At our library, one of the topics that remains eternally popular is extreme weather. For myriad reasons: scientific curiosity, shock value, wonder, and fear among them, kids seek these books out constantly and regularly. In our house, fear and awe were the major motivations behind their popularity. Never a fan of big storms, stories about tornadic events experienced by his dad whilst growing up on an Indiana farm set Desi’s anxiety aflame, and made even cloudy days uncomfortable. His (correct) point is that the way that the weather can seem to change on a dime – going from a breezy day to category five winds – is unpredictable and therefore scary. So what do we do when we’re scared? We arm ourselves with knowledge. We may not be able to control a tornado, but knowing more about it gives us some control over how we react to it.
Because tornadoes were such an important topic in our house when Desi was younger, and we suspect that similar conversations might be happening in other households, we decided to make a video about it using some of the things that we learned.
We began by learning about the anatomy of a tornado:
Tornadoes begin as rapidly rotating columns of air that form inside a specific type of storm known as a supercell. Typically they occur when cold air in the atmosphere is above a layer of warm, wet air. Warm air rises, and cold air is heavier than war
air, so they start swirling around and mayhem ensues. If the conditions inside that giant towering storm cloud are just right, the swirling air produces a vortex – a spinning funnel shape.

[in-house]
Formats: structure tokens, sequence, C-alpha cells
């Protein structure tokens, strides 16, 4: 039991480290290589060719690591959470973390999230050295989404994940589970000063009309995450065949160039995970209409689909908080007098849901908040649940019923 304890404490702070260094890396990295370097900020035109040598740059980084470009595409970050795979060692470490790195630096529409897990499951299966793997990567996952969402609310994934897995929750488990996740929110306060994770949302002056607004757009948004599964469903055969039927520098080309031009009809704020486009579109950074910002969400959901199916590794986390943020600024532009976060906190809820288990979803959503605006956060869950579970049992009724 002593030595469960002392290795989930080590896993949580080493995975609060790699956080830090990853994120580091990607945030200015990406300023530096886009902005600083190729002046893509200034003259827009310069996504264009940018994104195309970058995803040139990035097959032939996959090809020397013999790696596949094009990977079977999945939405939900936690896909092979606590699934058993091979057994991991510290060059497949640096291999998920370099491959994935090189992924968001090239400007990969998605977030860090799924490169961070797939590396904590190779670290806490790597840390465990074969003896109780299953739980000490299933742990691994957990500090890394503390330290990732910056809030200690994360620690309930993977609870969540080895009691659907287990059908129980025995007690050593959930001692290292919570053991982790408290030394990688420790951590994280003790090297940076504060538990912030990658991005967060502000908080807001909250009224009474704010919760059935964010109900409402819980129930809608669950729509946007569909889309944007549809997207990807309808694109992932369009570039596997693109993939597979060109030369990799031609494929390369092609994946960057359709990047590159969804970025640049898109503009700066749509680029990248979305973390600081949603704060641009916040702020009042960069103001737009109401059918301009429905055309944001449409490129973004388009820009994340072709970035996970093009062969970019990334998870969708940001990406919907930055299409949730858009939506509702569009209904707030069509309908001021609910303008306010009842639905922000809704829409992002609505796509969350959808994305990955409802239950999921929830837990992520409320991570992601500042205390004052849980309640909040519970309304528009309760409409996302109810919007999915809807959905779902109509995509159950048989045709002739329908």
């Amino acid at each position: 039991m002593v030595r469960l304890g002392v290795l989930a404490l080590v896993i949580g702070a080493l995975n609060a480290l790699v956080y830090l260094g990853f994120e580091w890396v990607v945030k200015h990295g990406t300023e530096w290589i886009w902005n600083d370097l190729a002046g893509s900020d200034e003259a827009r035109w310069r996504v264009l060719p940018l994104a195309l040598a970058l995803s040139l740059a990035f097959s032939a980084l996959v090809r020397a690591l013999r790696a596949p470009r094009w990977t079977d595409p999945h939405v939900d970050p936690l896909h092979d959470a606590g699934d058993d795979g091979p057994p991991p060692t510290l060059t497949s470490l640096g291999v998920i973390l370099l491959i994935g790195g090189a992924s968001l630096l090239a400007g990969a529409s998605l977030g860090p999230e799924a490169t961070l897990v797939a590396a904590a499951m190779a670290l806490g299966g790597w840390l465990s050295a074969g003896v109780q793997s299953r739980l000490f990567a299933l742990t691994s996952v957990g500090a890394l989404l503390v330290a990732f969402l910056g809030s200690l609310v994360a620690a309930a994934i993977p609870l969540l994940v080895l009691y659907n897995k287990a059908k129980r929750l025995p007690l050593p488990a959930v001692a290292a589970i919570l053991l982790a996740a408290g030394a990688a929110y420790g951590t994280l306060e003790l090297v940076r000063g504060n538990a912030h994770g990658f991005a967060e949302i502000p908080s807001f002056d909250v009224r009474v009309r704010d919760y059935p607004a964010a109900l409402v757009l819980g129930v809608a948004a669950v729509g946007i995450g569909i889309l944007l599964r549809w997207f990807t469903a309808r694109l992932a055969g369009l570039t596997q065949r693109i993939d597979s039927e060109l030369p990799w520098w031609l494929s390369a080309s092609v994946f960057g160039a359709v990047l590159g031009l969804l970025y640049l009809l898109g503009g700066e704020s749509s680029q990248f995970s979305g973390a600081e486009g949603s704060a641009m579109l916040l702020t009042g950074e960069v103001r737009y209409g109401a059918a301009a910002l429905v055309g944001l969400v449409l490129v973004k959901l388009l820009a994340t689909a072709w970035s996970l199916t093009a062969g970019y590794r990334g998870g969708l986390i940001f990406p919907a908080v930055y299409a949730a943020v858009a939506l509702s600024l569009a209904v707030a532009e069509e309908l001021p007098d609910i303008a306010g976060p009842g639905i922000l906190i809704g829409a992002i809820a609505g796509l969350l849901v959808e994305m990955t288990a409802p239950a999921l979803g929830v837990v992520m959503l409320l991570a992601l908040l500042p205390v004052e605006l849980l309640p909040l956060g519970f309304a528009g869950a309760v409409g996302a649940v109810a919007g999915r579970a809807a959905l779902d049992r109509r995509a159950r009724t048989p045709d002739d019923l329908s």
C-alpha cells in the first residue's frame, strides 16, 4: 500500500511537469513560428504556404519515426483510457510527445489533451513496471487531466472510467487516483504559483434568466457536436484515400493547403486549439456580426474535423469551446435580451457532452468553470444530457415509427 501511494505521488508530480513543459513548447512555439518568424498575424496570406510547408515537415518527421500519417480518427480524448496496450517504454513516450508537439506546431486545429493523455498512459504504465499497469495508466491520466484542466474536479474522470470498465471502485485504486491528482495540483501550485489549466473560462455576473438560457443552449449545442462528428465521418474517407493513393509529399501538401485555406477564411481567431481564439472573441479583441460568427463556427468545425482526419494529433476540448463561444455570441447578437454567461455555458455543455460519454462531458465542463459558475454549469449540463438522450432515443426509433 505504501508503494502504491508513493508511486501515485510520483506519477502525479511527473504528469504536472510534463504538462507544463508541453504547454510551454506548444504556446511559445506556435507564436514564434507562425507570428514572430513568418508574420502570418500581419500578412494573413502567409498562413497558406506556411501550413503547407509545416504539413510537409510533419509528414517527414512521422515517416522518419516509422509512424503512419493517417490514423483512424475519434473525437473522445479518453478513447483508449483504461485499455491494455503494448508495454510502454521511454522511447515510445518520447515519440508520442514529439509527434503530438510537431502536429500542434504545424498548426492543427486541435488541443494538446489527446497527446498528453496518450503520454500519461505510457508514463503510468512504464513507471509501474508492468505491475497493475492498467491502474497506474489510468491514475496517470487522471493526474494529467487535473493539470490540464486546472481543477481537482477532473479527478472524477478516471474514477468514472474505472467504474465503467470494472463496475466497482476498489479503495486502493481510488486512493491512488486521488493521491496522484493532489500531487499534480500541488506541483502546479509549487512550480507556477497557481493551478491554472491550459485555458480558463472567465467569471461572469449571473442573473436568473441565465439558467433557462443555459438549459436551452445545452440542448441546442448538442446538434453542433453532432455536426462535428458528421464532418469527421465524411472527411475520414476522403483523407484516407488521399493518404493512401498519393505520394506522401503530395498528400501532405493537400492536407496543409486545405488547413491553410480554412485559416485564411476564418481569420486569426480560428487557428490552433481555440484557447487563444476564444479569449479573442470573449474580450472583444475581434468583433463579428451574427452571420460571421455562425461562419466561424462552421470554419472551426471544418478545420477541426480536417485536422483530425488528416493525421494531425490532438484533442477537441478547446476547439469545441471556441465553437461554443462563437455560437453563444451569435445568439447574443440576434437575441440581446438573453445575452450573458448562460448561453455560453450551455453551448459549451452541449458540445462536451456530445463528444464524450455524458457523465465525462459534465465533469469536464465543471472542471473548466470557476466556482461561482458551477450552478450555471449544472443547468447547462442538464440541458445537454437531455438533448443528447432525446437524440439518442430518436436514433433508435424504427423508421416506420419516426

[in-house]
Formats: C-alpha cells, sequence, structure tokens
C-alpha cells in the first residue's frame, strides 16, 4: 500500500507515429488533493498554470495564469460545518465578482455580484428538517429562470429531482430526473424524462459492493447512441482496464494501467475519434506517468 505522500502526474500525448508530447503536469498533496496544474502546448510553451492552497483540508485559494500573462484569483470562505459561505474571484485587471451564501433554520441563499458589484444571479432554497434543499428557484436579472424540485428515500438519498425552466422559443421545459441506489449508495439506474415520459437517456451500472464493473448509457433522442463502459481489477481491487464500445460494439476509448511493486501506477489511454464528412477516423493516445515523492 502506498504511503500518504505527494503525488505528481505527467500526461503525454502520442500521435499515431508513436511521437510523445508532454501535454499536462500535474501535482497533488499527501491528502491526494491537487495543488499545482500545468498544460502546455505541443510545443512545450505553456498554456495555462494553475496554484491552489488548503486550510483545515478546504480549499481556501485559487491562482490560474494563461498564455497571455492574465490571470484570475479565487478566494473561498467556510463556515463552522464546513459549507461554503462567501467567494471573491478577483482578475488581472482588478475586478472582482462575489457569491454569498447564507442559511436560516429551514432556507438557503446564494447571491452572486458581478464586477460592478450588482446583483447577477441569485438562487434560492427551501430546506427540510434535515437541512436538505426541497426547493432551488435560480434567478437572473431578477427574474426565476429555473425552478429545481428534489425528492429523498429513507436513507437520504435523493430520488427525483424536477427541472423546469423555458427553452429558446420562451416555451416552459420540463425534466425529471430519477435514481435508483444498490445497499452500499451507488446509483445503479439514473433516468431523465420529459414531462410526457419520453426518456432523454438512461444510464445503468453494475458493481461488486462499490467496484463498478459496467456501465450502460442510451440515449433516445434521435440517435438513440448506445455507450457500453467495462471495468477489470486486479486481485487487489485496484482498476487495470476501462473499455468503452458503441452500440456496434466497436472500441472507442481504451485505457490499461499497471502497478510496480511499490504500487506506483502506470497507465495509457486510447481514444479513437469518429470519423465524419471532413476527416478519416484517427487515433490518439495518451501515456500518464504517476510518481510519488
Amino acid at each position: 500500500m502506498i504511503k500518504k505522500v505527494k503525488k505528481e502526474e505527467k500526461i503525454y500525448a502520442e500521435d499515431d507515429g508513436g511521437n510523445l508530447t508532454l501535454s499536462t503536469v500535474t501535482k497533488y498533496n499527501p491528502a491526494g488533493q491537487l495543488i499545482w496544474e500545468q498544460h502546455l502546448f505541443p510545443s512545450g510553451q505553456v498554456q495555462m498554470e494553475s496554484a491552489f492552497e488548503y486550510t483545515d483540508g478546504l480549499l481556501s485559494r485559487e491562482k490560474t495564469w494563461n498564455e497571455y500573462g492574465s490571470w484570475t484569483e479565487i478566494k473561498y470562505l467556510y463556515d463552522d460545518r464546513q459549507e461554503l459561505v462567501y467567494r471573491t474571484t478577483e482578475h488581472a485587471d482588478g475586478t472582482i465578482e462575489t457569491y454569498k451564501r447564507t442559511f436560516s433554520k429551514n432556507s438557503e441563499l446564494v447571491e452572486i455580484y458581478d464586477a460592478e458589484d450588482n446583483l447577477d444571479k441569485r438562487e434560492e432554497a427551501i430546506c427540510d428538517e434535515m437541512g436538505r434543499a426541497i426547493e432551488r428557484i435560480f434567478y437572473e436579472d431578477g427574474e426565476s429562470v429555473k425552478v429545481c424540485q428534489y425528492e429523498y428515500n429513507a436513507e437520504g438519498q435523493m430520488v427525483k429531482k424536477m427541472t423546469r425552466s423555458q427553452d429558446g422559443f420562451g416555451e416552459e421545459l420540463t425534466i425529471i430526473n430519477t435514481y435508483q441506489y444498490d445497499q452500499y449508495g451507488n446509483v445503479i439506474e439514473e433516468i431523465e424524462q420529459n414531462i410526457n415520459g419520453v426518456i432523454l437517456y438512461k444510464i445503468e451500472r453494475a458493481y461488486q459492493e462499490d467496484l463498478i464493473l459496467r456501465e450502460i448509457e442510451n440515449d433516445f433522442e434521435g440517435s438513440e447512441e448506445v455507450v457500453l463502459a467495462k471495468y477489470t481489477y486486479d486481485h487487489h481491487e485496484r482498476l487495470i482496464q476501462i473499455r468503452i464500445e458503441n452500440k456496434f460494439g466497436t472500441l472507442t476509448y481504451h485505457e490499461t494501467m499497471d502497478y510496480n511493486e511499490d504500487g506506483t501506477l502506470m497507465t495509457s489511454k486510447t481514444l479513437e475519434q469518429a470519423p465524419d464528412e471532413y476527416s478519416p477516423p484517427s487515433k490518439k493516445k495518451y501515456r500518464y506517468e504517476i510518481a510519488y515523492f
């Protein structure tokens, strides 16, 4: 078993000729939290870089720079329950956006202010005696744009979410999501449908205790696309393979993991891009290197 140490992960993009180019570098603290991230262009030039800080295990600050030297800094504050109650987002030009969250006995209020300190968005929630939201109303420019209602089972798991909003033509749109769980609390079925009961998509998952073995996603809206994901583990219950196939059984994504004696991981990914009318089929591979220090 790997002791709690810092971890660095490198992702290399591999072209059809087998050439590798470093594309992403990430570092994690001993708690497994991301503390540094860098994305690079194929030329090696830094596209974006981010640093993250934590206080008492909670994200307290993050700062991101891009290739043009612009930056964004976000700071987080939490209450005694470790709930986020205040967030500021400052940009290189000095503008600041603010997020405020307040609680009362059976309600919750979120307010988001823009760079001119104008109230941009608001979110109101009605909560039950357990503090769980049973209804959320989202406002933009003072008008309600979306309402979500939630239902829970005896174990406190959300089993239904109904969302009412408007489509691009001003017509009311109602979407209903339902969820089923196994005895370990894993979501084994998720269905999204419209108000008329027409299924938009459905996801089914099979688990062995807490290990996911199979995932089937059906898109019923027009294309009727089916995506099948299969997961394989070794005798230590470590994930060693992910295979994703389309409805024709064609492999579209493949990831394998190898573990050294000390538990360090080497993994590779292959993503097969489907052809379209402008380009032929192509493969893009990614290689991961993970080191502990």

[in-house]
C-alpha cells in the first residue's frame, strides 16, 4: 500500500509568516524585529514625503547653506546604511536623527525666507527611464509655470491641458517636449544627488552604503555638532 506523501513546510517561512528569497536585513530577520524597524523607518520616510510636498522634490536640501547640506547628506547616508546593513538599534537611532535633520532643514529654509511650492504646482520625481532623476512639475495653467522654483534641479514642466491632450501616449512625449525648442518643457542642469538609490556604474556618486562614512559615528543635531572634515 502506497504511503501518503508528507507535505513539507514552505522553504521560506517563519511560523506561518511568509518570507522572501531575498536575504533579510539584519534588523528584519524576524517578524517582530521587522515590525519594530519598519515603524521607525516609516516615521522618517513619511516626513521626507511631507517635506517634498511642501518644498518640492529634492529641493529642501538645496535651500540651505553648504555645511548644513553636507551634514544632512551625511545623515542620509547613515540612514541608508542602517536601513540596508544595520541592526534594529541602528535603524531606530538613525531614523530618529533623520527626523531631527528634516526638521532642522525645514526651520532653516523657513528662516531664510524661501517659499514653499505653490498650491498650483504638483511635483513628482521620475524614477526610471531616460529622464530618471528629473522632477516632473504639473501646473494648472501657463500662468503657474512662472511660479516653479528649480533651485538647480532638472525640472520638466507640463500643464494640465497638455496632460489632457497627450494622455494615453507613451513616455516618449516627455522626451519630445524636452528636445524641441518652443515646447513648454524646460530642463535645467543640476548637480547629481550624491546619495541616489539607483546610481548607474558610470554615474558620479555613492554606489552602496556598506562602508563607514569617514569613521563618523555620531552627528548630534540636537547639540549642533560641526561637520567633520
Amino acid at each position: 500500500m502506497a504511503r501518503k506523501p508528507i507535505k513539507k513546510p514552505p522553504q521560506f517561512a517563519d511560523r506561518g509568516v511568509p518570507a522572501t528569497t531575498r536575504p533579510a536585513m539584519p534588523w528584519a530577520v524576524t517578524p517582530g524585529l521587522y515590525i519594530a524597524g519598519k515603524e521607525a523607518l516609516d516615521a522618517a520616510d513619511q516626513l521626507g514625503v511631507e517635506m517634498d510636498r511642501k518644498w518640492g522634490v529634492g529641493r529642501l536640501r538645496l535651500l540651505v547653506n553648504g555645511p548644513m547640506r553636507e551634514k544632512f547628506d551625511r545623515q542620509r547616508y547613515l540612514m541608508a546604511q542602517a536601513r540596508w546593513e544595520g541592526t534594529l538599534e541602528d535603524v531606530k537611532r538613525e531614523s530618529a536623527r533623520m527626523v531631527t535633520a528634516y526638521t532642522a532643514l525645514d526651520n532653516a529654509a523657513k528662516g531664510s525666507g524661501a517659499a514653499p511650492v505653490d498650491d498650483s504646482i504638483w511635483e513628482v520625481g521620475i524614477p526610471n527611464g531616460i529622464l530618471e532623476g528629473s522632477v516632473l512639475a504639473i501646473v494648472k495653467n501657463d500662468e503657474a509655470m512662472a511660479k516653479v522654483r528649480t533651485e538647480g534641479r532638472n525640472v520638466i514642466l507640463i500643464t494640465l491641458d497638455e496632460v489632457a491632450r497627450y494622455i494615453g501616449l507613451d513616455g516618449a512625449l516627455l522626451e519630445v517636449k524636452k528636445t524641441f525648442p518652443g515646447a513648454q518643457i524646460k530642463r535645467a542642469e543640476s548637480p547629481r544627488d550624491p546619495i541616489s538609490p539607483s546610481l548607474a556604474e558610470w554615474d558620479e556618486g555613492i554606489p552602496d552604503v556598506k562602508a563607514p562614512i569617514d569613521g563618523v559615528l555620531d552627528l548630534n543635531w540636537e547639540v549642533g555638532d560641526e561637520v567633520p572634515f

NASA’s Astronomy Picture of the Day has a stunning time-lapse video of some super cell thunder clouds doing what they do.
Once a funnel cloud touches the ground, it’s officially a tornado. The Enhanced Fujita (EF) scale is the tool used by scientists to determine its magnitude.
I will confess that prior to doing this research, I had a cautious, but fairly relaxed view about tornadoes. Upon spending some time getting to know the EF scale and looking at a lot of “after” photos, it occurred to me that my “knowledge is power” stance may have backfired on me. Desi and I spent some time looking at the tools that meteorologists use to predict tornadoes and keep us safe. The National Oceanic and Atmospheric Administration has some great information, including a super fun random fact generator! Fact: Lightning can heat the air to 50,000 degrees Fahrenheit — about 5 times hotter than the surface of the sun!
The weather specific arm of NOAA, weather.gov, is filled with interactive features like radar maps, satellite imagery, and if you enter your zip code, meteorologic reports specific to your area! You could easily spend an afternoon playing armchair weather scientist from the comfort of your own home.
Speaking of things you can do from your own home, NASA has an entire More to Explore Page built for weather-curious kids. With tons of articles, features, and projects, there’s definitely something for every jr. meteorologist or climatologist out there.
In wrapping up our own video, Desi, Haven, and I made our own vortex in a jar, and confirmed that we know the difference between a tornado watch (scientists are keeping an eye on it), and a tornado warning (time to move to a safe space). We learned a lot, and we have a lot of cool new resources to explore!
Vortex in a Jar:
For this experiment you will need a jar or a 2 liter bottle from the recycling, some water, and some oil.
Fill your jar about ⅔ of the way up, then add about a quarter cup of oil to the top.
Seal it up, then spin! Once you’ve given it a good spinning, let it sit, and watch your little funnel cloud.
See if you can make it touch down!